Studies also suggest that people low in PNS may prefer a more divergent response to MS. For example, Vess et al. (2009) and Routledge et al. (2010) found that MS promotes open-minded and explorative thought amongst individuals low in PNS. In the Routledge et al. research, for individuals low in PNS, MS increased interest in having a non-traditional Thanksgiving meal. In the Vess et al. research, for individuals low in PNS, MS increased scores on a measure of intellectual exploration (i.e., the desire to seek out novel experiences and beliefs; Green and Campbell 2000). Importantly, after MS, explorative behavior increased perceptions of meaning for low, but not high, PNS individuals. These studies focused on attitudinal flexibility or openness to different ways of thinking about the world and not specifically creativity. However, they suggest that for people who tend to be more comfortable with ambiguity and uncertainty, divergent thinking may provide existential security after MS. Thus, although death awareness may be a barrier to creativity for those whose thinking becomes increasingly rigid and dogmatic after MS, this awareness may actually promote creativity for individuals who take a more explorative route to managing existential concerns.

The present study

To date, no research has examined whether individual differences in PNS moderate the effect of MS on creativity. In the present study, the effects of MS and PNS on creativity are examined. Since MS motivates explorative thought for people low in PNS, it is hypothesized that MS will increase creativity for individuals low in PNS. Since MS motivates cognitive rigidity for people high in PNS, it is hypothesized that MS will decrease creativity for individuals high in PNS.


Participants and procedure

Forty-seven (24 female, 2 gender unreported) undergraduate students at a large American university participated in exchange for course credit. Participants were informed that the study concerned the relationship between personality and cognitive processes, completed all materials in private cubicles, and were fully debriefed after the experimental session. Materials were presented in the order that follows.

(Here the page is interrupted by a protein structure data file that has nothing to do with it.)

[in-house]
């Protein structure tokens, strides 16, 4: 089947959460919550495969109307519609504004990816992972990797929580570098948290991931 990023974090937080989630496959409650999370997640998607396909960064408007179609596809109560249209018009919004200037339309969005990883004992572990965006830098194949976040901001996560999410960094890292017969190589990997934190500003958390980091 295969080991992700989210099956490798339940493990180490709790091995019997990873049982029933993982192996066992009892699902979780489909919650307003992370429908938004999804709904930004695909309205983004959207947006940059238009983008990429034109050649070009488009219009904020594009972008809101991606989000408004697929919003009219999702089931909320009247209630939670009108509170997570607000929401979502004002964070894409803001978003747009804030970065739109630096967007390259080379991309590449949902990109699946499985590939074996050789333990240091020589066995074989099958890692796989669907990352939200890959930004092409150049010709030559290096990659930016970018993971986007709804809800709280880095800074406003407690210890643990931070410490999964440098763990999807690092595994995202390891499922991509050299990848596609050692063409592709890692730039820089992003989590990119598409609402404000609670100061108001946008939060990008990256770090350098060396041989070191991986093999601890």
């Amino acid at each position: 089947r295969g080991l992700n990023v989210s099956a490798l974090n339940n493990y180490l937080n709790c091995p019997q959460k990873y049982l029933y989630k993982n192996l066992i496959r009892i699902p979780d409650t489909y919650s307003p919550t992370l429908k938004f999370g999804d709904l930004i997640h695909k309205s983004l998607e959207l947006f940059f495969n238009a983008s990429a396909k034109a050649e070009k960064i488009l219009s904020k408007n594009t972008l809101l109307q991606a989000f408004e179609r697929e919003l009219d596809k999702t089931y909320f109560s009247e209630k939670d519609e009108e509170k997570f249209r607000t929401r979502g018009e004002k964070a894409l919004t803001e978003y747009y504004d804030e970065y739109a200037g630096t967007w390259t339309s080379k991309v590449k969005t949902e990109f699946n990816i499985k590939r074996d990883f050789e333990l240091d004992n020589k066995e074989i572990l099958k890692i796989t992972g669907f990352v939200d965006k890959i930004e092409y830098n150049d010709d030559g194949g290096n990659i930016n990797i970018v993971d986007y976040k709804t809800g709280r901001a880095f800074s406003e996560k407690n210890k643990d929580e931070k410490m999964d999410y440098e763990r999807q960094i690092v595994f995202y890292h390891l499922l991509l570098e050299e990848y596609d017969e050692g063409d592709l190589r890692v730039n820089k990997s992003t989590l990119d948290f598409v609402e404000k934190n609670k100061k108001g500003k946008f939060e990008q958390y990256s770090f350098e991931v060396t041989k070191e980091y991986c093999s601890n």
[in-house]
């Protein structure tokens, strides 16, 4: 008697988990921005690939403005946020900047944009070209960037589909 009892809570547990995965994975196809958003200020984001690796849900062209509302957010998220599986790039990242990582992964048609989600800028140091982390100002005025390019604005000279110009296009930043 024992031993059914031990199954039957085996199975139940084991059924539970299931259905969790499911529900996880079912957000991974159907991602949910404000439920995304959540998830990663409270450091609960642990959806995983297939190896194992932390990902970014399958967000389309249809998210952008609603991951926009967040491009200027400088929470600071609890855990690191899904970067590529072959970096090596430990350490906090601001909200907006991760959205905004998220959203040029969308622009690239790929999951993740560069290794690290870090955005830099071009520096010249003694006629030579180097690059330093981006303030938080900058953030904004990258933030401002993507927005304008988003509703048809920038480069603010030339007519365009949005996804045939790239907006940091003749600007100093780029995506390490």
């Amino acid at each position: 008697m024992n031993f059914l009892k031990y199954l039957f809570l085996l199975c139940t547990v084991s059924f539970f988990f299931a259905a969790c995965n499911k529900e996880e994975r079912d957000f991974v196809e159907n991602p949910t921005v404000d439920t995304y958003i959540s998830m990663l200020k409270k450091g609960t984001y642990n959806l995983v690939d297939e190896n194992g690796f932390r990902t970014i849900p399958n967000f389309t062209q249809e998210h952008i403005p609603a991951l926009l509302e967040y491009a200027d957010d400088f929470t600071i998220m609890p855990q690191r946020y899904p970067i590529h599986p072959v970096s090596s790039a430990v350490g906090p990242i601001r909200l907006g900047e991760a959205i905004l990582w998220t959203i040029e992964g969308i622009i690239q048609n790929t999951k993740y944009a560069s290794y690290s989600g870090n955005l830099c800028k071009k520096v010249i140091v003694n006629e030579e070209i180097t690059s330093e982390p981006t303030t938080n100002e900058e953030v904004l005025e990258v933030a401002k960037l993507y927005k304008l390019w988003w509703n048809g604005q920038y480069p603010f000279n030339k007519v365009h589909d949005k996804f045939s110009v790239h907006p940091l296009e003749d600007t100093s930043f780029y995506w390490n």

Personal need for structure (PNS)

Participants completed Thompson et al.’s (2001) 12-item PNS Scale, which was embedded within filler personality measures. The PNS scale assesses the extent to which individuals prefer order, certainty, and unambiguous knowledge. Example items include “I enjoy having a clear and structured mode of life” and “I don’t like situations that are uncertain.” Participants indicated their level of agreement with each item on 1 (strongly disagree) to 6 (strongly agree) scale. Four item were reverse scored and averaged with the rest to compute PNS scores (M = 3.36, SD = .77, Cronbach’s α = .82).

Mortality salience manipulation

Following previous research (e.g., Rosenblatt et al. 1989), MS was manipulated by having participants respond to two questions concerning death: “Please briefly describe the emotions that the thought of your own death arouses in you” and “Jot down, as specifically as you can, what you think will happen to you once you are physically dead.” Control participants responded to parallel questions regarding the experience of dental pain, a generally aversive topic used frequently in TMT research (e.g., Landau et al. 2006).

Prior research has established that meaning related defenses (e.g., worldview defense) occur most prominently when thoughts of death are highly accessible but outside conscious awareness (see e.g., Pyszczynski et al. 1999). As such, participants completed an innocuous word search task which served as a delay exercise between the experimental manipulations and the dependent measure.

Creative task and coding